Photo by Melissa Roldan The burnt carcass of Mozart serenades the crowd at the opening of Andreas Nilsson’s The Church of Pancakes
- Name: Andreas Nilsson’s The Church of Pancakes
- Date: Thursday August 5, 2010
- Location: Soho House West Hollywood
- Who was there: Gary Baseman, Tim Biskup, Mathew Cullen (Motion Theory), Nash Edgerton, kozyndan, Brandon Martinez (ColourMovie), Keith Schofield, Cat Solen, Spencer Susser, Alexei Tylevich (Logan).
- What was served:: Smoked salmon pancake sandwich; Zucchini & feta pancakes; Sweet potato, pulled pork & kimchi pancakes; Rainbow stacked pancakes (of course)
While waiting for the valet to retrieve my car from the posh Soho House West Hollywood’s parking structure after artist and director Andreas Nilsson’s Church of Pancakes installation last week, my friend and I noticed a man who was a bit older and more dressed down than the crowd of 30- and 40-somethings who were just arriving for a late night high above the town. But what made the man really stand out was the grimy residue on his face. It was only when we saw the black painted fingernails that we instantly realized he had been part of the installation that Flux and Furlined had just shown upstairs, in which the man performed the role of Mozart’s burnt carcass, displaying his black nails as he sat in a cage playing the music of Hans Appelqvist and Chris de Burgh.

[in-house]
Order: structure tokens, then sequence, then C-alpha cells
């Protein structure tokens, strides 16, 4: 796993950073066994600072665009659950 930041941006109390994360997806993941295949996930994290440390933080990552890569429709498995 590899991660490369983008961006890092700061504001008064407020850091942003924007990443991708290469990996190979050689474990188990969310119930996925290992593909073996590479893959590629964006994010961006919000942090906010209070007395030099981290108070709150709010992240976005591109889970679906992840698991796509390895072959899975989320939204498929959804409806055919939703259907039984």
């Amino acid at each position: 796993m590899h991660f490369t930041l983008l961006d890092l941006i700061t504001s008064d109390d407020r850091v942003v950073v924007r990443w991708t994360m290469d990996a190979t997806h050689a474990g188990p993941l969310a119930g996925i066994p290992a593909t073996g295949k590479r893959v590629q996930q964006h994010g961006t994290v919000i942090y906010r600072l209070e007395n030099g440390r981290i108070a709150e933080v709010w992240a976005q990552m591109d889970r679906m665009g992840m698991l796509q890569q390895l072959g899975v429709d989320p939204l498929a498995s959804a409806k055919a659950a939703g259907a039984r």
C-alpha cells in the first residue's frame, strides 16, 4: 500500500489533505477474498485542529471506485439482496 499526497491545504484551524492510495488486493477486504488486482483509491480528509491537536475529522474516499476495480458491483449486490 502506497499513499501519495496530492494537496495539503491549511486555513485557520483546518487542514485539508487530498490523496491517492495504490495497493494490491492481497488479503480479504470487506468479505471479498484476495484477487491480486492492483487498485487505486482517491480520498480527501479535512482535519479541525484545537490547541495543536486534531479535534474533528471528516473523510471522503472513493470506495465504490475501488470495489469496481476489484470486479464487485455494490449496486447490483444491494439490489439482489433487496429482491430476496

Photo by Melissa Roldan Andreas Nilsson’s singing Bommel also stars in his Yeasayer video
To describe Nilsson’s incredibly fun, quirky, creepy and sweet-smelling art to anyone in that parking lot who was not one of the many indoctrinated Church attendees would have sounded like a list of out-of-context encounters, which would actually serve the alien-themed event well. Upstairs, a cloaked and hooded entity occupied a second cage in the room with Mozart. He or she (the face wasn’t exposed) held Bommel, a creature that Nilsson created for his new Yeasayer video in the image of a deformed lamb the artist’s friend delivered while living in the Outer Hebrides. All three caged characters bore the quality of unknown entities, taking the place of the aliens who landed on Earth in 1961 to offer a farmer a stack of four pancakes and later inspire Nilsson to build his Church.
Photo by Melissa Roldan Six foot high mountain of pancakes towers over Kozy of kozyndan
The main installation was a gigantic mound of pancakes that filled the better part of a room, both in width and height. It took a heap of adult restraint for some viewers to not sneak a taste of the art – or to dive into the softness. After circling the alien gifts, viewers happened upon a man lying nude in a glass case, his face and other notable parts covered by – you guessed it – pancakes.
Photo by Melissa Roldan Andreas Nilsson with the corpse of farmer Joe Simonton
This surveillance video of the Church of Pancakes was broadcast throughout the Soho House
Those who withheld eating the art (which of course was not fresh off the stove) found their reward upon reaching the lounge. Along with chocolate stout flips, Soho House served up delicious, colorful pancakes, which visitors enjoyed while chatting away to a backdrop of lush lounge furniture, pancakes and aliens, and glittering West Hollywood below.
Photo by Melissa Roldan Rainbow pancakes
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